Chapter Four, Part Four: [SOW] Chapter Four, Part Four: From Nails to Freedom
Emry sunk her knife into the frozen dirt, narrowly dodging the hunter’s calf as he rolled out of the way. She dodged a swing of his blade and sent her heel forward, catching him in his groin. He stumbled back and snarled, approaching for another strike.
Behind her, Jundal shouted, bringing his arm down like a hammer upon the helmet of one of the guards, a pile of others already dealt with a handful of steps away. His forearm crashed against the steel cap of the soldier who crumpled, turned to dead weight by the branch like extension of the man.
Sekhenna fought at his back, careful to guard her weak arm, still strained by the gauntlet. Her own knife zipped wildly between the guards who surrounded her. Between strikes, blood splattered onto the snow, and not all of it belonged to the guards who assaulted them.
Klauven remained silent, casting his boisterous demeanor aside to focus his attention on Emry. He wiped a spot of blood leaking from his cheek, the first strike from Emry which resulted in their brawl. He’d quickly overpowered her, and had Jundal not returned through the wall tunnel she would have been overcome.
She locked eyes with the hunter, his light eyes shining with bloodlust, enthralled in the fight.
She adjusted her grip and yanked the knife from the ground while Jundal brought another pair of soldiers to the earth behind her.
“What do I matter to you?” She spat.
Klauven didn’t answer. Instead, he lunged forward.
The nearby torchlight of a frightened guard flashed the steel of his knife, and Emry stepped out of the way moments before the serrated edge met her skin. The point caught her shirt, already shredded from her time in Icehold, it gave way and tore behind the strike. She leaned toward Jundal and lifted her knee, slamming it into the hunter’s chest. He lurched, catching her thigh around his arm and pulled, dragging her off balance.
She spun and slammed into a fence post, cracking it with her ribs as Klauven released her, spinning the knife in his hand as Sekhenna turned.
“Don’t touch her.”
The woman’s voice was cold, emotionless. Klauven didn’t react as he crouched over her and dragged the tip of his knife across Emry’s side. Blood seeped from the wound, tickling her as it slid across her bruised skin.
Sekhenna leapt from behind her, the woman’s fist bursting between them to clutch Klauven by the braid.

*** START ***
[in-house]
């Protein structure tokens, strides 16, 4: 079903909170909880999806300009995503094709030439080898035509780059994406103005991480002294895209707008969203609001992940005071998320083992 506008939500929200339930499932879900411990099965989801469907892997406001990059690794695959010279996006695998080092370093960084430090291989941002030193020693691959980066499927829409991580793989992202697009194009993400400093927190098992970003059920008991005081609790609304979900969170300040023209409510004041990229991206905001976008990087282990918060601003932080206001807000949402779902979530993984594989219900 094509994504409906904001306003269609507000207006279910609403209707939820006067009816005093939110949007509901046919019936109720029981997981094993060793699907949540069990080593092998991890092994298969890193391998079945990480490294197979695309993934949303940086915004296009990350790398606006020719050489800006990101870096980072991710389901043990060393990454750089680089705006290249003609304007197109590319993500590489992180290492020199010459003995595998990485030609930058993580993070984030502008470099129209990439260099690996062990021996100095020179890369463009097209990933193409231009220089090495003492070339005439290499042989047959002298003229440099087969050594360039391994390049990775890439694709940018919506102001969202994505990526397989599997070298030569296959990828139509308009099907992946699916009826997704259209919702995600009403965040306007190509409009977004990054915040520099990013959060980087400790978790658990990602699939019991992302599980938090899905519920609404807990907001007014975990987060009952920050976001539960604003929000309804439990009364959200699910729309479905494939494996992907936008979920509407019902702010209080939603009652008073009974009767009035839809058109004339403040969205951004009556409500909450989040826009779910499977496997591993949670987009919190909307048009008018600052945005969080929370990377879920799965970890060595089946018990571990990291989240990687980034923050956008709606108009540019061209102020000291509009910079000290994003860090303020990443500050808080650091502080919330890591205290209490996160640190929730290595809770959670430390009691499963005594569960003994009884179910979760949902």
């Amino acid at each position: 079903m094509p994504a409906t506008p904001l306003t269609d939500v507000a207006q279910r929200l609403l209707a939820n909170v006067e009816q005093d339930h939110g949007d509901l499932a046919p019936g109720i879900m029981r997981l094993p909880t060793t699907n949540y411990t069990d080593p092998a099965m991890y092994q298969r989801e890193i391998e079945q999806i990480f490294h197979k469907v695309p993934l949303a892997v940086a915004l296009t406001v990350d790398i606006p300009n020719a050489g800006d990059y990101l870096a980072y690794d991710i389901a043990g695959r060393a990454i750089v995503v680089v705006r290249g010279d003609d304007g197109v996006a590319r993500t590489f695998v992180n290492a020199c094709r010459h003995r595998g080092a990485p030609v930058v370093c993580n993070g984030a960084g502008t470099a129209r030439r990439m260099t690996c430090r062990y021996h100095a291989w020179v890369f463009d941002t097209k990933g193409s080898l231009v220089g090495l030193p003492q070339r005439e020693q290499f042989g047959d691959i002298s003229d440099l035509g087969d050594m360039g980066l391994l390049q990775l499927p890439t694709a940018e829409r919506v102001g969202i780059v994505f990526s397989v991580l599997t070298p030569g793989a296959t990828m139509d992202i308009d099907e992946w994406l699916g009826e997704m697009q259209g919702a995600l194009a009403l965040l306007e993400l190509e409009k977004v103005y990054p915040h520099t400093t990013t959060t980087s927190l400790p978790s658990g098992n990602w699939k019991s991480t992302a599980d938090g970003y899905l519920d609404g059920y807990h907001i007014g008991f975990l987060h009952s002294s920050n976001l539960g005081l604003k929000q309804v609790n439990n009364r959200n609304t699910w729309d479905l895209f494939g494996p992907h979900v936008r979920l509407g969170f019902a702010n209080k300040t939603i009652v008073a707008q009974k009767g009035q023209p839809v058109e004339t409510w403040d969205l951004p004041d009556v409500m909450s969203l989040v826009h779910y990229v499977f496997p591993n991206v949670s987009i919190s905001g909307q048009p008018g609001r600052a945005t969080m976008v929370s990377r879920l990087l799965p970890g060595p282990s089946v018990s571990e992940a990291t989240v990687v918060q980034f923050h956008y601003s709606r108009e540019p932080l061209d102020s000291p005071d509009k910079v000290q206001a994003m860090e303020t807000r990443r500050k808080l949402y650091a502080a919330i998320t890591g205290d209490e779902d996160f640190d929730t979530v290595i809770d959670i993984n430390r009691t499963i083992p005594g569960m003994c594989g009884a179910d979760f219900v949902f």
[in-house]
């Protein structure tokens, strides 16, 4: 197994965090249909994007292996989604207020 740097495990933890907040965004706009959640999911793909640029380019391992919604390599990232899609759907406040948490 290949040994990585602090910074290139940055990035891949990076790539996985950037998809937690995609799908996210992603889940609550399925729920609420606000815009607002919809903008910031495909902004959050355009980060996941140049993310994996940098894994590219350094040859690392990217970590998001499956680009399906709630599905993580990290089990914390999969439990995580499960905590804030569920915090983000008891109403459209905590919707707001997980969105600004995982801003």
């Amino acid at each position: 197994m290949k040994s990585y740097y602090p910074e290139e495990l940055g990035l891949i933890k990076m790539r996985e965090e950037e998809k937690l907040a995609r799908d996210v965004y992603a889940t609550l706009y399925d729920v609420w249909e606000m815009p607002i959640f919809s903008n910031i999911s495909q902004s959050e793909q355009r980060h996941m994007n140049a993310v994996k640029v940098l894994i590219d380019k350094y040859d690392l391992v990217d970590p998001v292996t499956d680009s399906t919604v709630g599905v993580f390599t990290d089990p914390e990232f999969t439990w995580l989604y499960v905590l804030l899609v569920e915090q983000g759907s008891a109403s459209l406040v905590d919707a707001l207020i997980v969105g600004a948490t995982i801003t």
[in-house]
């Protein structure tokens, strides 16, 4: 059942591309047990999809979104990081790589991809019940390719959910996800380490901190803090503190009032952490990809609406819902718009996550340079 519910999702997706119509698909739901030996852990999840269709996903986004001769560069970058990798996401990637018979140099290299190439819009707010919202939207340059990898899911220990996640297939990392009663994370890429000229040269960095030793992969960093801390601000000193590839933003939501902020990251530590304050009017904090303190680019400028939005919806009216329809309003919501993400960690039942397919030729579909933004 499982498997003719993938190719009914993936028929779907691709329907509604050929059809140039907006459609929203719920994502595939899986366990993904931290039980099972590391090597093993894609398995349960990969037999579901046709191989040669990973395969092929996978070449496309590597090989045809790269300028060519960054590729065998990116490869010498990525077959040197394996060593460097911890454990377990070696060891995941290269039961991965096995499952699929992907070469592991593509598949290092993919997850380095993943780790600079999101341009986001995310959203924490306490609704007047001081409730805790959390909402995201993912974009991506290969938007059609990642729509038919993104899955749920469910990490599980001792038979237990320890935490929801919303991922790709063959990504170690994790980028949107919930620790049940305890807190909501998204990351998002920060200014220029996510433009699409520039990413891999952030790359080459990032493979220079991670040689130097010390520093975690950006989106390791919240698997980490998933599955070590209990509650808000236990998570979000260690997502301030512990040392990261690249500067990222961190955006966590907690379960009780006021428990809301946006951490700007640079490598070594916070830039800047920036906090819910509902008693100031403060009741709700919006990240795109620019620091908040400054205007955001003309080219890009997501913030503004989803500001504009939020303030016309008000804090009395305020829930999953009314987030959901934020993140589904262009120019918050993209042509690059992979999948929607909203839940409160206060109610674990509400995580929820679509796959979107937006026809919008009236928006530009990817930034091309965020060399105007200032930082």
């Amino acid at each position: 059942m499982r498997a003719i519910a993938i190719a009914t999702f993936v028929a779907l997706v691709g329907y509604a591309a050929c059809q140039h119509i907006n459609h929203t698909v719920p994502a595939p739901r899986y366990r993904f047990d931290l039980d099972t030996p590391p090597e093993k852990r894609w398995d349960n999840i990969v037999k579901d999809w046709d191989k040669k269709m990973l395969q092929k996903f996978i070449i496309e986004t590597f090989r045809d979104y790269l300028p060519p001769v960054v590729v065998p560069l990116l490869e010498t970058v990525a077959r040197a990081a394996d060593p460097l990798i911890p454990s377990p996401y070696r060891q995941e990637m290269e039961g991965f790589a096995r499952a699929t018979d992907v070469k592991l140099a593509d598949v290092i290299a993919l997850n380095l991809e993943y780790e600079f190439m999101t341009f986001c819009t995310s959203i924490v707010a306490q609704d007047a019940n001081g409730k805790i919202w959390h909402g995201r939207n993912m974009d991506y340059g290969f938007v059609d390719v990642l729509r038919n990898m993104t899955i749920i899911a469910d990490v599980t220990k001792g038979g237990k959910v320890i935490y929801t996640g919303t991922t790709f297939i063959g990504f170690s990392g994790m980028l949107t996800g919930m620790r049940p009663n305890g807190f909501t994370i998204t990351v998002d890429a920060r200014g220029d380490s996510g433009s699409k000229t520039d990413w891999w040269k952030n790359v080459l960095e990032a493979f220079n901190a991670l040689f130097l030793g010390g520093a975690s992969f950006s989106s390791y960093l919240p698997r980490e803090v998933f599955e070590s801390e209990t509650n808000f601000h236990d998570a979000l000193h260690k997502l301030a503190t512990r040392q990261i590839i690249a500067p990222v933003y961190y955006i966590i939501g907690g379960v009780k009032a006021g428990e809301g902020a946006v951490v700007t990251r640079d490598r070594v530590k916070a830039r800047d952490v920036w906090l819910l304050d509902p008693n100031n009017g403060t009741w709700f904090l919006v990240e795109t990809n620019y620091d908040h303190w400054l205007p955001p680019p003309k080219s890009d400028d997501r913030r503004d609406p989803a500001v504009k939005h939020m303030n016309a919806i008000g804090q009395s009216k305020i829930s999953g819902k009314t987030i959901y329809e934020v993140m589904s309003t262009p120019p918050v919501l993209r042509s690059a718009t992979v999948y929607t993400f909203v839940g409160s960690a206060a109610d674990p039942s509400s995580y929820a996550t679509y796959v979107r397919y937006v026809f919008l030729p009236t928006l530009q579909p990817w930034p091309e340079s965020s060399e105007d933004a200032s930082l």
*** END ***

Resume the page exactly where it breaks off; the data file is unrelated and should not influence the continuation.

“I said,” Sekhenna repeated herself. “Don’t touch her.”
She yanked on the long twisted braid and dragged Klauven’s head into her palm, catching it deftly she gripped the edge of his skull and squeezed.
The grip she held was more than enough distraction for Emry to roll away and climb back to her feet. She braced herself against the onlooking guards as Sekhenna drove Kaluven’s face into the mud. Her eyes alight with fury above the squirming hunter.
“Well?” Emry glanced to the onlookers. “Are you going to take me or not?”
As their leader struggled to regain his upper hand in the fight against the woman, the soldiers didn’t move.
“Come, little root.” Jundal motioned to her from near the tunnel. “We will be going.”
Emry obeyed, despite the swelling inside of her, calling out for her to attack them all, to follow Sekhenna’s lead and drive them to the mud.
She ducked beneath the low crack and crawled through the hole with Jundal close behind. Ducking beneath, she watched Sekhenna spin, lifting Klauven over her body and releasing him to crash against a pile of empty boxes behind a ruined house. She whipped toward the hole and Emry giggled as the remaining soldiers jumped back.
Sekhenna followed them out and caught up as Rheysan waved them to a thick patch of bushes.
“I thought you’d be done for.” He grinned. “Glad to have Sekhenna here, no?”
She rolled her eyes as Emry crouched, catching her breath. She hadn’t exercised in months, getting out of prison combined with the sneaking around left stripes of pain on her lungs.
“It is a shame we were without manpower.” Jundal replied. “You would have been helpful.”
He shrugged. “I didn’t notice you weren’t with me until a moment ago, I made it here and turned back to see that I was alone.”
Emry shook the tightness from her shoulders and met Sekhenna’s eyes, who spoke, silencing Rheysan’s coming rebuttal.
“We need to move quickly. I left as many of them alive as I could, but they will be recouping soon. Emry, can you fight?”
She shrugged. She knew she could, sort of, but without a bow she was far less useful than either Jundal or Sekhenna, she feared for a moment, she might even be less capable than Rheysan without the proper tools.
“I guess I can pretend. I hunted and wrestled my brothers. I wasn’t a child assassin.” She sheathed her knife and stood.
“We will find you a bow when we kill a soldier and take it from their body. In the meantime, stay low. They want the three of us. I’m assuming,” She shot a glance to Rheysan. “No one knows we are coming, right?”
Rheysan shook his head. “If anyone does, they are inside the city and are waiting for us to start moving.”
Emry interrupted. “They killed my friend, Balshenai.”
Rheysan cocked an eyebrow. “What does that matter, girl? If we don’t start moving now, they’re going to kill us too.”
The rage swelled within her, but she knew he was right. Her mind flashed with an image of Klauven’s head, hewn from his body.
“We need to get going, we only have a few hours of night left. The further we are from the city the better off we will all be.” Sekhenna cleaned blood from her gauntlet with a dirty rag while Jundal collected their things.
“The City of Kings is many days from here if we are to be walking. There is a merchant’s ship near the Hordjisetr Canal which has ferried immigrants in the past.” Jundal hefted a large leather backpack onto his shoulder and waved to her. “Let’s get moving.”
Behind them, Klauven’s men scrambled through the small opening, gathering in the grove outside of the city, searching through lantern light for any sign of Emry, or the others. She ducked beneath a sprawling patch of Helmwright berry bushes, suddenly feeling more at home than she had in months.
The rest of them likewise made themselves scarce amid the overgrown forest vegetation as they began the journey to the Canal.